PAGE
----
After Vishwajit Rane announced using the anti-parasitic drug Ivermectin as a "prophylaxis treatment," WHO warned against using the drug for COVID-19.
On May 10, 2021, Vishwajit Rane, Goa's health minister, suggested people in Goa start an Ivermectin course of 12mg for five days. This medical recommendation applied to anyone over 18, irrespective of their condition or prevailing COVID-19 symptoms. Rane said that to combat COVID-19, the state decided to start the "prophylaxis treatment." However, according to the official World Health Organization COVID-19 guidelines, the anti-parasitic drug is ineffective in treating the virus.
In a series of tweets, Rane stated that the government's decision was based on "expert panels from the U.K., Italy, Spain, and Japan." The panel allegedly found that Ivermectin reduced mortality from COVID-19 as well as the time to recovery in COVID-19 patients. Therefore, the treatment could help reduce the severity of the virus.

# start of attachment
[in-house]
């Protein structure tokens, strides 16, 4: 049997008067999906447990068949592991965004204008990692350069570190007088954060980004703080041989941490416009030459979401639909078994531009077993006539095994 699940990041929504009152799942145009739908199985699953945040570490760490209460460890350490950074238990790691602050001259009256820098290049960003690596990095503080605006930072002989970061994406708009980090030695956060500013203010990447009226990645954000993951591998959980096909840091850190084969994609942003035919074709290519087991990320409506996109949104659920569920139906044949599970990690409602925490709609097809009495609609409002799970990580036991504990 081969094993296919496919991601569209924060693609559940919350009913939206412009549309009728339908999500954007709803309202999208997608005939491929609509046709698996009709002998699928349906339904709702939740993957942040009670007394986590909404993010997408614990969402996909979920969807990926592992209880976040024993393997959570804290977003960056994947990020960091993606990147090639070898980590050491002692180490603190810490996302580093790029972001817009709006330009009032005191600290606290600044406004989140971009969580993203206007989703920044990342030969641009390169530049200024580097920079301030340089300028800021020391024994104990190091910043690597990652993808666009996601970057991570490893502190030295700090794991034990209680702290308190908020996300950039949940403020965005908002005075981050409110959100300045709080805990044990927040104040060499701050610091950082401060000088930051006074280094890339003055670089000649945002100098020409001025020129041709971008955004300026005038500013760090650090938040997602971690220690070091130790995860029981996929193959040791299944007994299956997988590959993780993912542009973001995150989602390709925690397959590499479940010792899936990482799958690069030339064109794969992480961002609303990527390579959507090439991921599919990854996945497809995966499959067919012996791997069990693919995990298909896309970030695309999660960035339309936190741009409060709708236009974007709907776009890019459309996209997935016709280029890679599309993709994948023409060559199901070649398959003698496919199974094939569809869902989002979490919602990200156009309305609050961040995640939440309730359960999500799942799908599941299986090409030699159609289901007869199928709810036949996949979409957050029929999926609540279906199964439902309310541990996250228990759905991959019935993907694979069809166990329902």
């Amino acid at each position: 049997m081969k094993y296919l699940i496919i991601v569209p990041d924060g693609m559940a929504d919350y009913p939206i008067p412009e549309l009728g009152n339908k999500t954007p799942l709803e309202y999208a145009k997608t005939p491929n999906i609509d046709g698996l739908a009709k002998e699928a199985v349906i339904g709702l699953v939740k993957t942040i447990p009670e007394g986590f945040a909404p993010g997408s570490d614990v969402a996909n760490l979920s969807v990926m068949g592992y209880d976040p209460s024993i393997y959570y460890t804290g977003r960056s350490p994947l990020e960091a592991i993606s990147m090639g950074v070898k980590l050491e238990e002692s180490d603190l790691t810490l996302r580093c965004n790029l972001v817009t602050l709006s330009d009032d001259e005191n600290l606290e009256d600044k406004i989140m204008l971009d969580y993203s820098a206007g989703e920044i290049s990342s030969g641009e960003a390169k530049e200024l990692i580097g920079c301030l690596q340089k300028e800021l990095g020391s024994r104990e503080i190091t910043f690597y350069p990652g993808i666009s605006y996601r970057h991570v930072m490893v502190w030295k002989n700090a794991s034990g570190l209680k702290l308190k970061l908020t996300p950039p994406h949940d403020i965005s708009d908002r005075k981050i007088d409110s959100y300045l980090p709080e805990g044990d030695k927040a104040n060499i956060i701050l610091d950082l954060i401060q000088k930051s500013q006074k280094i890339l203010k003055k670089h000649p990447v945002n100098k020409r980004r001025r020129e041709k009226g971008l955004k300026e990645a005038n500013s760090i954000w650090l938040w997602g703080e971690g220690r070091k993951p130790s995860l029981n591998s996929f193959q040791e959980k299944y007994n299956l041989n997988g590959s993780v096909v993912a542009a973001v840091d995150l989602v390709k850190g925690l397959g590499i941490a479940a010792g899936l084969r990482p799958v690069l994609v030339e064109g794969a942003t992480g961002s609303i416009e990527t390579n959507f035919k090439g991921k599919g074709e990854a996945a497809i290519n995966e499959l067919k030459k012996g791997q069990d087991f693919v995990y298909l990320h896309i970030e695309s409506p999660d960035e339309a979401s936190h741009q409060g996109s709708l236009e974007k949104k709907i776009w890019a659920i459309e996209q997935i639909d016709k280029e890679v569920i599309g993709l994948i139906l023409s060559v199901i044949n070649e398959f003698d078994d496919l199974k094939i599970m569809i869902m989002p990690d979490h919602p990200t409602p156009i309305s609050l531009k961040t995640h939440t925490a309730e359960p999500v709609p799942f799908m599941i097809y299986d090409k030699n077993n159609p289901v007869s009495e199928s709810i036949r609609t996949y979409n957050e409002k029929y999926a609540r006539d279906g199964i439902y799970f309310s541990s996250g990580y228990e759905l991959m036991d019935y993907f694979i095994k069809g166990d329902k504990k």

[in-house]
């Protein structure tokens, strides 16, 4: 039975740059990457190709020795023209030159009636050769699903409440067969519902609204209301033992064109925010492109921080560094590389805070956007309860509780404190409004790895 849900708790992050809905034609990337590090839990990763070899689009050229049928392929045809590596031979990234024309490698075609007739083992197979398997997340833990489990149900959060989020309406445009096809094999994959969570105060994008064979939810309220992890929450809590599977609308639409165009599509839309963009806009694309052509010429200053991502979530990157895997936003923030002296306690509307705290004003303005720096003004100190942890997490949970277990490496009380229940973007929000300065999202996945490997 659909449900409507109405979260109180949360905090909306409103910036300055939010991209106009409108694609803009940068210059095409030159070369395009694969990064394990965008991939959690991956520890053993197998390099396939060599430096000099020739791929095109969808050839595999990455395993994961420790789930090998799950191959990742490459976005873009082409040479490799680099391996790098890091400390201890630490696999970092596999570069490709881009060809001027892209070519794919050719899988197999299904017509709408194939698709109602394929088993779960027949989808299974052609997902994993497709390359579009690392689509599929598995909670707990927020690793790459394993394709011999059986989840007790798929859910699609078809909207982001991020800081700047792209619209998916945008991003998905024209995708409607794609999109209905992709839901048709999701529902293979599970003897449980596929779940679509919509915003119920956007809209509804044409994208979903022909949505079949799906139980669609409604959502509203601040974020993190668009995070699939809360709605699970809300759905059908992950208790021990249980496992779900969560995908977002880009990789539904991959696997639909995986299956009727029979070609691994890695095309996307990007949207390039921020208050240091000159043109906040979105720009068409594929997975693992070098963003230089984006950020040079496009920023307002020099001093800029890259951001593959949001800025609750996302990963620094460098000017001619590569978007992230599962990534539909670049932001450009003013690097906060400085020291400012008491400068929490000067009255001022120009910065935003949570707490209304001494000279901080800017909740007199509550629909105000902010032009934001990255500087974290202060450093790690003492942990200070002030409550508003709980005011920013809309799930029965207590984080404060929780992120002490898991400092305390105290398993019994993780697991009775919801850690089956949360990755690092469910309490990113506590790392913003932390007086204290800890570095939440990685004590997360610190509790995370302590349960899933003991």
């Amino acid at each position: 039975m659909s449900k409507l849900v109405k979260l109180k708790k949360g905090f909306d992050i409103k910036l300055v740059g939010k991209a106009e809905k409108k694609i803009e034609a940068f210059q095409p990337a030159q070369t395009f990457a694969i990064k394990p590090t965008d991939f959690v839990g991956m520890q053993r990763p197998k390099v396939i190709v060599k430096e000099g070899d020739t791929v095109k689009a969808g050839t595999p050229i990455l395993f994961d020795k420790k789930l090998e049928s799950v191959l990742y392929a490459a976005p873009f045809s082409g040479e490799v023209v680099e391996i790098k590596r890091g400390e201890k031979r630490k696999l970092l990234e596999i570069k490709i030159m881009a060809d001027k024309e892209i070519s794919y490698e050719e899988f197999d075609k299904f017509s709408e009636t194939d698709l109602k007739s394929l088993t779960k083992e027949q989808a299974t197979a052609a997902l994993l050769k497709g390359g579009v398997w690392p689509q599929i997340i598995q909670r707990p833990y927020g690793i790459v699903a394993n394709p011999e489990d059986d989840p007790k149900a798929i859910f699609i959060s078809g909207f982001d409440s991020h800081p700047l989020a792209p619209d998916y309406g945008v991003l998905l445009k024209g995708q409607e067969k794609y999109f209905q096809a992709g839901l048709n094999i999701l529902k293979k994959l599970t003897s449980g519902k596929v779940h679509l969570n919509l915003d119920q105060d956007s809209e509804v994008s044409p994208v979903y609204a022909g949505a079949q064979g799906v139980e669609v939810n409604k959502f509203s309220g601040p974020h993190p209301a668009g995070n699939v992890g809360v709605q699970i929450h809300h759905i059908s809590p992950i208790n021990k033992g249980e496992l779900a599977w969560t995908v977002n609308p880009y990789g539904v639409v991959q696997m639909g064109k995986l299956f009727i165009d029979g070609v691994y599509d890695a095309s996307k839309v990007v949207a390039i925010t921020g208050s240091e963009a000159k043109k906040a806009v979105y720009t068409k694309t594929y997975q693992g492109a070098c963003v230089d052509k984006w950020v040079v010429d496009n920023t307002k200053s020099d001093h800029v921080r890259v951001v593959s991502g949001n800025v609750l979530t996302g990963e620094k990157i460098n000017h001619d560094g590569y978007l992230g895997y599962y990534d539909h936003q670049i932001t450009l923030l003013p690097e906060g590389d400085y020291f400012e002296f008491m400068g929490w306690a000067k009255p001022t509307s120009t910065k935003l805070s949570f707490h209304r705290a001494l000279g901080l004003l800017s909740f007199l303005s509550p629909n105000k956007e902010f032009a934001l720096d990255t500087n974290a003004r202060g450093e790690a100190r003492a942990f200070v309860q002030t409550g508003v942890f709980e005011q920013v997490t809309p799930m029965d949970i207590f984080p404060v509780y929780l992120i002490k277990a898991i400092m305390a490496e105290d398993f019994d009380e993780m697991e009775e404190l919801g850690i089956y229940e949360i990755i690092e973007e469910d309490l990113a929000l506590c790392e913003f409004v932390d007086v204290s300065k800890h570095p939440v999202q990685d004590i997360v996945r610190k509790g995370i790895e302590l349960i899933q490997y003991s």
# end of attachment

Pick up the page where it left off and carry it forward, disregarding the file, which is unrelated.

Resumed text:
Soumya Swaminathan, the Chief Scientist at WHO, warned against using Ivermectin for COVID-19, "except within clinical trials." Similarly, Merck, a German healthcare company and Ivermectin's manufacturer, stated that there was "no scientific basis for a potential therapeutic effect against COVID-19" from Ivermectin's clinical studies.
Other countries, including the U.S., do not approve of using the anti-parasitic drug for COVID-19 in patients.
The COVID-19 pandemic has given rise to a lot of potentially dangerous misinformation. For reliable advice on COVID-19, including symptoms, prevention, and available treatment, please refer to the World Health Organisation or your national healthcare authority.
The COVID-19 pandemic has given rise to a lot of potentially dangerous misinformation. For reliable advice on COVID-19, including symptoms, prevention, and available treatment, please refer to the World Health Organization or your national healthcare authority.